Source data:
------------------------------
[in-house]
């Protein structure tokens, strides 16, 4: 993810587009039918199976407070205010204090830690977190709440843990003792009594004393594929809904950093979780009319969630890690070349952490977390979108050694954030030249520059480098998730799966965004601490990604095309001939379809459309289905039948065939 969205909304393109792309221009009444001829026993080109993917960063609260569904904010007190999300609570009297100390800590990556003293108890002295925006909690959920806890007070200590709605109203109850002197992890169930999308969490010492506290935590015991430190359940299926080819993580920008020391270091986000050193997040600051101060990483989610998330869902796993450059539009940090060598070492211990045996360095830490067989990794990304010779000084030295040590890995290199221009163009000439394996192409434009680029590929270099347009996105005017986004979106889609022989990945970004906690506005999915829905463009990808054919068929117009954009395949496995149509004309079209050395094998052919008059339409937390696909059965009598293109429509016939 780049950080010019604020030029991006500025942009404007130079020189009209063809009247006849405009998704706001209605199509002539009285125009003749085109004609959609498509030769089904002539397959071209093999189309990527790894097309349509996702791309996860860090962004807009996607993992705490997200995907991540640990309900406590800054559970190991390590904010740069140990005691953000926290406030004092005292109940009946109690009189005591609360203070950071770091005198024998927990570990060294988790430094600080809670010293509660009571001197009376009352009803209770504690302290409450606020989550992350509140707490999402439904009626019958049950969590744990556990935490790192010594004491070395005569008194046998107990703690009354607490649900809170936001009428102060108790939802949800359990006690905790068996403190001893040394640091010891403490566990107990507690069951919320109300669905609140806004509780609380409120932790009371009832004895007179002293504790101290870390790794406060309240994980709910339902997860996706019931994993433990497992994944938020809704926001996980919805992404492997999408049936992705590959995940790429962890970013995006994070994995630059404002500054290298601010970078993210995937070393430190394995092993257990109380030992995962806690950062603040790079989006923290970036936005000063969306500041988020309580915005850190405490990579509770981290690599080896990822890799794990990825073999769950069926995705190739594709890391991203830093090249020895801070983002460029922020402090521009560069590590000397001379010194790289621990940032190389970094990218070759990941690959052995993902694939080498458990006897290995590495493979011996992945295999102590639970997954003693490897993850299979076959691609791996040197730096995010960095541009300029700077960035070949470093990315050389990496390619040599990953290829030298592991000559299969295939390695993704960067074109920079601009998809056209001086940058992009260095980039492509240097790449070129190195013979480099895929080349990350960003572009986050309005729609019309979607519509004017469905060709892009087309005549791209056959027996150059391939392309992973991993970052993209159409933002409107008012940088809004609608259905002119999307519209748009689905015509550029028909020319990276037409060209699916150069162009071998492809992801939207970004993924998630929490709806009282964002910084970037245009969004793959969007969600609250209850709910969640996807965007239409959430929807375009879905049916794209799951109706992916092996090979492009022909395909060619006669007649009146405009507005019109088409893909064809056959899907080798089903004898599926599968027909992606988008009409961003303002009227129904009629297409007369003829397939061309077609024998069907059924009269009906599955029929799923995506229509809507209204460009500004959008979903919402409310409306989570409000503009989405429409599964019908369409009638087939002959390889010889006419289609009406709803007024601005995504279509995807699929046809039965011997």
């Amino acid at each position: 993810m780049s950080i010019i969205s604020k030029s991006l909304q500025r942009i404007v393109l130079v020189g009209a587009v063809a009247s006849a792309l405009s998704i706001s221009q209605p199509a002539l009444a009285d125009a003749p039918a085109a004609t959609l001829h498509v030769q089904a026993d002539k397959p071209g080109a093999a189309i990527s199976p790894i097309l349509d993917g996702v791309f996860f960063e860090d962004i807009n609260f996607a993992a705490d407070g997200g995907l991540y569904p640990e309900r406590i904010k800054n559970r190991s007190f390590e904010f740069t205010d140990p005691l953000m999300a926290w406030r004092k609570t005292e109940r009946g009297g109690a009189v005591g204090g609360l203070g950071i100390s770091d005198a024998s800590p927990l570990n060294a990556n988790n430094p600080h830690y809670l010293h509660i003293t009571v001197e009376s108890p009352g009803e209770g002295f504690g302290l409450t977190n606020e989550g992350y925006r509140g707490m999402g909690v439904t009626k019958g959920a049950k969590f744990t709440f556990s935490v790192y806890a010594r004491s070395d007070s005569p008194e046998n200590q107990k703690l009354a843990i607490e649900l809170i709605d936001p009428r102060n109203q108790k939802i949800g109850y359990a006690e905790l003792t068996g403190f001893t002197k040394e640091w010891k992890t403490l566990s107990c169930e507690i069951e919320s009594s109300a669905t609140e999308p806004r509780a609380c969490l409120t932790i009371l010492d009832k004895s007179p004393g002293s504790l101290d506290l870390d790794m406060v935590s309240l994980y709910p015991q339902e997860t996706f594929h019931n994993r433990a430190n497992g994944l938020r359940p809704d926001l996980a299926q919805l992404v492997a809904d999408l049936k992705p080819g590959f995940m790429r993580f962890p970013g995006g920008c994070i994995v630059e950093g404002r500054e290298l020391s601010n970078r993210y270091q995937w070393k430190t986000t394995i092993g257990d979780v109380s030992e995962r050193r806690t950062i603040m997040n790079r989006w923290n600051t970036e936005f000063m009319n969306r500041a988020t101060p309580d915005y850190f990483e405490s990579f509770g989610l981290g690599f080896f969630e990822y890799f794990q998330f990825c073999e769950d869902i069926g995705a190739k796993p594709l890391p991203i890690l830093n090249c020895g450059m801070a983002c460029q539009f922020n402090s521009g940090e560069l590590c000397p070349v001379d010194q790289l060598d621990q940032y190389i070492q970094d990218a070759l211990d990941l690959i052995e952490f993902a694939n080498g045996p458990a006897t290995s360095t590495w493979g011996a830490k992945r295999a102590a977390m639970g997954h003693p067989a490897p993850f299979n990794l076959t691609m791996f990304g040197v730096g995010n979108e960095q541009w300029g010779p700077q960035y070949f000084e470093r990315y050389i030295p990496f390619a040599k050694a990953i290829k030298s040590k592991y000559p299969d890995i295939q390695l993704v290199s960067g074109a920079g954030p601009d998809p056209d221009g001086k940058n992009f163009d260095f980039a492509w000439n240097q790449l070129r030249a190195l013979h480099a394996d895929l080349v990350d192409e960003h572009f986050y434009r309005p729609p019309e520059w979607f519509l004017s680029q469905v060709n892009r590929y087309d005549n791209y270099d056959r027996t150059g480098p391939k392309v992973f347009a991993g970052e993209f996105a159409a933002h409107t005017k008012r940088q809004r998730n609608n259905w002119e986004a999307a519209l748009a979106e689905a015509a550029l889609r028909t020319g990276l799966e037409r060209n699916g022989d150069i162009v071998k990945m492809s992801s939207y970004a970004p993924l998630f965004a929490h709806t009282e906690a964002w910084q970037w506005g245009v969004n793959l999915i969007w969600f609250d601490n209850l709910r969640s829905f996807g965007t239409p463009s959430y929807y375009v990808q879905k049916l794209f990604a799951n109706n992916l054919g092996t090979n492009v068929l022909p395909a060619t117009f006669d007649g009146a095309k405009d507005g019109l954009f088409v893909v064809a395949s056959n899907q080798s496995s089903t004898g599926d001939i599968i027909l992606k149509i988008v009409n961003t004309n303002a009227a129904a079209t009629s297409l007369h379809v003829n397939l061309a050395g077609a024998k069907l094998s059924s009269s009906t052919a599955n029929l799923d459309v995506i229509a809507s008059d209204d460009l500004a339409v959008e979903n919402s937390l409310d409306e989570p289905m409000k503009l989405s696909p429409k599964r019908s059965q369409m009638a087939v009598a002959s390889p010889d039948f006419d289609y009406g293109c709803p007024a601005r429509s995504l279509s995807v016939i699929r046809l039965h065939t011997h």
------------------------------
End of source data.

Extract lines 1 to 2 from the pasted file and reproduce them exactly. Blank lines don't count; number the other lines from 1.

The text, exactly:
[in-house]
């Protein structure tokens, strides 16, 4: 993810587009039918199976407070205010204090830690977190709440843990003792009594004393594929809904950093979780009319969630890690070349952490977390979108050694954030030249520059480098998730799966965004601490990604095309001939379809459309289905039948065939 969205909304393109792309221009009444001829026993080109993917960063609260569904904010007190999300609570009297100390800590990556003293108890002295925006909690959920806890007070200590709605109203109850002197992890169930999308969490010492506290935590015991430190359940299926080819993580920008020391270091986000050193997040600051101060990483989610998330869902796993450059539009940090060598070492211990045996360095830490067989990794990304010779000084030295040590890995290199221009163009000439394996192409434009680029590929270099347009996105005017986004979106889609022989990945970004906690506005999915829905463009990808054919068929117009954009395949496995149509004309079209050395094998052919008059339409937390696909059965009598293109429509016939 780049950080010019604020030029991006500025942009404007130079020189009209063809009247006849405009998704706001209605199509002539009285125009003749085109004609959609498509030769089904002539397959071209093999189309990527790894097309349509996702791309996860860090962004807009996607993992705490997200995907991540640990309900406590800054559970190991390590904010740069140990005691953000926290406030004092005292109940009946109690009189005591609360203070950071770091005198024998927990570990060294988790430094600080809670010293509660009571001197009376009352009803209770504690302290409450606020989550992350509140707490999402439904009626019958049950969590744990556990935490790192010594004491070395005569008194046998107990703690009354607490649900809170936001009428102060108790939802949800359990006690905790068996403190001893040394640091010891403490566990107990507690069951919320109300669905609140806004509780609380409120932790009371009832004895007179002293504790101290870390790794406060309240994980709910339902997860996706019931994993433990497992994944938020809704926001996980919805992404492997999408049936992705590959995940790429962890970013995006994070994995630059404002500054290298601010970078993210995937070393430190394995092993257990109380030992995962806690950062603040790079989006923290970036936005000063969306500041988020309580915005850190405490990579509770981290690599080896990822890799794990990825073999769950069926995705190739594709890391991203830093090249020895801070983002460029922020402090521009560069590590000397001379010194790289621990940032190389970094990218070759990941690959052995993902694939080498458990006897290995590495493979011996992945295999102590639970997954003693490897993850299979076959691609791996040197730096995010960095541009300029700077960035070949470093990315050389990496390619040599990953290829030298592991000559299969295939390695993704960067074109920079601009998809056209001086940058992009260095980039492509240097790449070129190195013979480099895929080349990350960003572009986050309005729609019309979607519509004017469905060709892009087309005549791209056959027996150059391939392309992973991993970052993209159409933002409107008012940088809004609608259905002119999307519209748009689905015509550029028909020319990276037409060209699916150069162009071998492809992801939207970004993924998630929490709806009282964002910084970037245009969004793959969007969600609250209850709910969640996807965007239409959430929807375009879905049916794209799951109706992916092996090979492009022909395909060619006669007649009146405009507005019109088409893909064809056959899907080798089903004898599926599968027909992606988008009409961003303002009227129904009629297409007369003829397939061309077609024998069907059924009269009906599955029929799923995506229509809507209204460009500004959008979903919402409310409306989570409000503009989405429409599964019908369409009638087939002959390889010889006419289609009406709803007024601005995504279509995807699929046809039965011997």